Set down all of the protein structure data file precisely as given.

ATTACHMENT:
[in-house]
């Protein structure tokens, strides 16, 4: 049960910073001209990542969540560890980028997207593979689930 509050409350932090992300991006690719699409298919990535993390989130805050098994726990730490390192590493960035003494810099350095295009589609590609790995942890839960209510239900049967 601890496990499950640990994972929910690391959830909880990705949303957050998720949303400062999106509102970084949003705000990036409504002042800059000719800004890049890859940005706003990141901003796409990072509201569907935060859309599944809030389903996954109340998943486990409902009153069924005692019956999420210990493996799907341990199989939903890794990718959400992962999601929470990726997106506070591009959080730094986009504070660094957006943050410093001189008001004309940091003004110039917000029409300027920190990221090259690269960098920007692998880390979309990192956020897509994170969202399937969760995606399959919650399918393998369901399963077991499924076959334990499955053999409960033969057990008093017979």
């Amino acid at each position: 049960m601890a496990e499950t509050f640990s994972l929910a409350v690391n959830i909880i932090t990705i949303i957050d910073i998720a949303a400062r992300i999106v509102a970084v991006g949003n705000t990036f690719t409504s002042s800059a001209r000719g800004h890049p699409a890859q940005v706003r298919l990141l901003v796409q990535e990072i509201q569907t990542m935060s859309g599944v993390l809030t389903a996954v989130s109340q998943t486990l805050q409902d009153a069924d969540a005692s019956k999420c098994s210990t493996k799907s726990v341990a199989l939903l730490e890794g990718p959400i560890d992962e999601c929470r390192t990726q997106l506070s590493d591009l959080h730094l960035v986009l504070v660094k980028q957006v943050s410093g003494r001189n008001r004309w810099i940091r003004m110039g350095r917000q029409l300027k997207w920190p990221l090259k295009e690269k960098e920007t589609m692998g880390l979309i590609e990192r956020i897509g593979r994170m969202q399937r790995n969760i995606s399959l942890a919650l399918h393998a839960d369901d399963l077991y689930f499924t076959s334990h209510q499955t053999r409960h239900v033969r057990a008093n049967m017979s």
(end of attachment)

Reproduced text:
[in-house]
């Protein structure tokens, strides 16, 4: 049960910073001209990542969540560890980028997207593979689930 509050409350932090992300991006690719699409298919990535993390989130805050098994726990730490390192590493960035003494810099350095295009589609590609790995942890839960209510239900049967 601890496990499950640990994972929910690391959830909880990705949303957050998720949303400062999106509102970084949003705000990036409504002042800059000719800004890049890859940005706003990141901003796409990072509201569907935060859309599944809030389903996954109340998943486990409902009153069924005692019956999420210990493996799907341990199989939903890794990718959400992962999601929470990726997106506070591009959080730094986009504070660094957006943050410093001189008001004309940091003004110039917000029409300027920190990221090259690269960098920007692998880390979309990192956020897509994170969202399937969760995606399959919650399918393998369901399963077991499924076959334990499955053999409960033969057990008093017979």
């Amino acid at each position: 049960m601890a496990e499950t509050f640990s994972l929910a409350v690391n959830i909880i932090t990705i949303i957050d910073i998720a949303a400062r992300i999106v509102a970084v991006g949003n705000t990036f690719t409504s002042s800059a001209r000719g800004h890049p699409a890859q940005v706003r298919l990141l901003v796409q990535e990072i509201q569907t990542m935060s859309g599944v993390l809030t389903a996954v989130s109340q998943t486990l805050q409902d009153a069924d969540a005692s019956k999420c098994s210990t493996k799907s726990v341990a199989l939903l730490e890794g990718p959400i560890d992962e999601c929470r390192t990726q997106l506070s590493d591009l959080h730094l960035v986009l504070v660094k980028q957006v943050s410093g003494r001189n008001r004309w810099i940091r003004m110039g350095r917000q029409l300027k997207w920190p990221l090259k295009e690269k960098e920007t589609m692998g880390l979309i590609e990192r956020i897509g593979r994170m969202q399937r790995n969760i995606s399959l942890a919650l399918h393998a839960d369901d399963l077991y689930f499924t076959s334990h209510q499955t053999r409960h239900v033969r057990a008093n049967m017979s």